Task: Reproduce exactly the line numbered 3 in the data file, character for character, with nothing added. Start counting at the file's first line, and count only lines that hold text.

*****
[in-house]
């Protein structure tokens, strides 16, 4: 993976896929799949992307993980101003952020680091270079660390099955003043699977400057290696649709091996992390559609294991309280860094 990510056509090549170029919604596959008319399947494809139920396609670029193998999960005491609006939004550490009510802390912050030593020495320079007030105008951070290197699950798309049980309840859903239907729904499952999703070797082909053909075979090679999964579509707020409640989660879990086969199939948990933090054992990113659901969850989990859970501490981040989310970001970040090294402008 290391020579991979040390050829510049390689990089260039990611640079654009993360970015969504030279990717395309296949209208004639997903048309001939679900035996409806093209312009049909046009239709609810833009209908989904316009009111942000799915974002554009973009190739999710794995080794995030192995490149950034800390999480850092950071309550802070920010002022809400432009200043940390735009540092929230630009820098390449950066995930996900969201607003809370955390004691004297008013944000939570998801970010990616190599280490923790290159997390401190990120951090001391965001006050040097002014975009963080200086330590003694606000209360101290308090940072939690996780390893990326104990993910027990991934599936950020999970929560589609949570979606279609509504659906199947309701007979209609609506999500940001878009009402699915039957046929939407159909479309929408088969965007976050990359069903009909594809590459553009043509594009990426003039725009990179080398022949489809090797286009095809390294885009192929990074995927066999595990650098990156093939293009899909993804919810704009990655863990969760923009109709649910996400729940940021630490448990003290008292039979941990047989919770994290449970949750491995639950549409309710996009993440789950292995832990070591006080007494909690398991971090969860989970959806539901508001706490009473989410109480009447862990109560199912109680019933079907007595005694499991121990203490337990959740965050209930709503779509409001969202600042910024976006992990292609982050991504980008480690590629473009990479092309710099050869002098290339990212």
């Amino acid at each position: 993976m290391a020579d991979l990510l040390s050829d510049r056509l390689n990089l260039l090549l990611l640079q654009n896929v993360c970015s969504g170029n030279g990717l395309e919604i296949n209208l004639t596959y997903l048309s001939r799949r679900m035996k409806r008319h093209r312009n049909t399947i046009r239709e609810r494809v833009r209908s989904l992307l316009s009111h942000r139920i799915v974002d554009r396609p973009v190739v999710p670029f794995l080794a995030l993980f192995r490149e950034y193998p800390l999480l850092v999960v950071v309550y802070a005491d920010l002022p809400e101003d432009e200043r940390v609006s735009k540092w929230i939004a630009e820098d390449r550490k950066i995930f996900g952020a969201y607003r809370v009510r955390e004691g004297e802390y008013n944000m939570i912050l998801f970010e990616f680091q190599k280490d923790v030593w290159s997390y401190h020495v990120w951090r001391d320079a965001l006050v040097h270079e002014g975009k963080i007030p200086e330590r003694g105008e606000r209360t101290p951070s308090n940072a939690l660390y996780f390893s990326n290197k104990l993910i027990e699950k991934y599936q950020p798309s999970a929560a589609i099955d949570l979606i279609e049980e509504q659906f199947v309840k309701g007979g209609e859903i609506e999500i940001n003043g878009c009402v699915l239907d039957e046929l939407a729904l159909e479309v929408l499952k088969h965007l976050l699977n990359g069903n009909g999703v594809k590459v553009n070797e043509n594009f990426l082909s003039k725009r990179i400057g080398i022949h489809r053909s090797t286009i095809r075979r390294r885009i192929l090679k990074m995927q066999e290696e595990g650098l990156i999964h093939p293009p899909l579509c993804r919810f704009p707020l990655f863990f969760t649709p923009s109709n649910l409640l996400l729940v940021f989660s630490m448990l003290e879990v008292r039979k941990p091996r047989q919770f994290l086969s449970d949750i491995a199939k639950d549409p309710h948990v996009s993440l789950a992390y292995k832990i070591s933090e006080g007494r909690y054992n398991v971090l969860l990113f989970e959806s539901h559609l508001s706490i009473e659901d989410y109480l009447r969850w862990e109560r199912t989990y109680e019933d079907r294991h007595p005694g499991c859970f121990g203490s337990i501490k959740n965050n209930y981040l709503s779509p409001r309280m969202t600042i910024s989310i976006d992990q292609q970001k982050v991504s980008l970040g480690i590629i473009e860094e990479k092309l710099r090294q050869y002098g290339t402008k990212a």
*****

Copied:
């Amino acid at each position: 993976m290391a020579d991979l990510l040390s050829d510049r056509l390689n990089l260039l090549l990611l640079q654009n896929v993360c970015s969504g170029n030279g990717l395309e919604i296949n209208l004639t596959y997903l048309s001939r799949r679900m035996k409806r008319h093209r312009n049909t399947i046009r239709e609810r494809v833009r209908s989904l992307l316009s009111h942000r139920i799915v974002d554009r396609p973009v190739v999710p670029f794995l080794a995030l993980f192995r490149e950034y193998p800390l999480l850092v999960v950071v309550y802070a005491d920010l002022p809400e101003d432009e200043r940390v609006s735009k540092w929230i939004a630009e820098d390449r550490k950066i995930f996900g952020a969201y607003r809370v009510r955390e004691g004297e802390y008013n944000m939570i912050l998801f970010e990616f680091q190599k280490d923790v030593w290159s997390y401190h020495v990120w951090r001391d320079a965001l006050v040097h270079e002014g975009k963080i007030p200086e330590r003694g105008e606000r209360t101290p951070s308090n940072a939690l660390y996780f390893s990326n290197k104990l993910i027990e699950k991934y599936q950020p798309s999970a929560a589609i099955d949570l979606i279609e049980e509504q659906f199947v309840k309701g007979g209609e859903i609506e999500i940001n003043g878009c009402v699915l239907d039957e046929l939407a729904l159909e479309v929408l499952k088969h965007l976050l699977n990359g069903n009909g999703v594809k590459v553009n070797e043509n594009f990426l082909s003039k725009r990179i400057g080398i022949h489809r053909s090797t286009i095809r075979r390294r885009i192929l090679k990074m995927q066999e290696e595990g650098l990156i999964h093939p293009p899909l579509c993804r919810f704009p707020l990655f863990f969760t649709p923009s109709n649910l409640l996400l729940v940021f989660s630490m448990l003290e879990v008292r039979k941990p091996r047989q919770f994290l086969s449970d949750i491995a199939k639950d549409p309710h948990v996009s993440l789950a992390y292995k832990i070591s933090e006080g007494r909690y054992n398991v971090l969860l990113f989970e959806s539901h559609l508001s706490i009473e659901d989410y109480l009447r969850w862990e109560r199912t989990y109680e019933d079907r294991h007595p005694g499991c859970f121990g203490s337990i501490k959740n965050n209930y981040l709503s779509p409001r309280m969202t600042i910024s989310i976006d992990q292609q970001k982050v991504s980008l970040g480690i590629i473009e860094e990479k092309l710099r090294q050869y002098g290339t402008k990212a």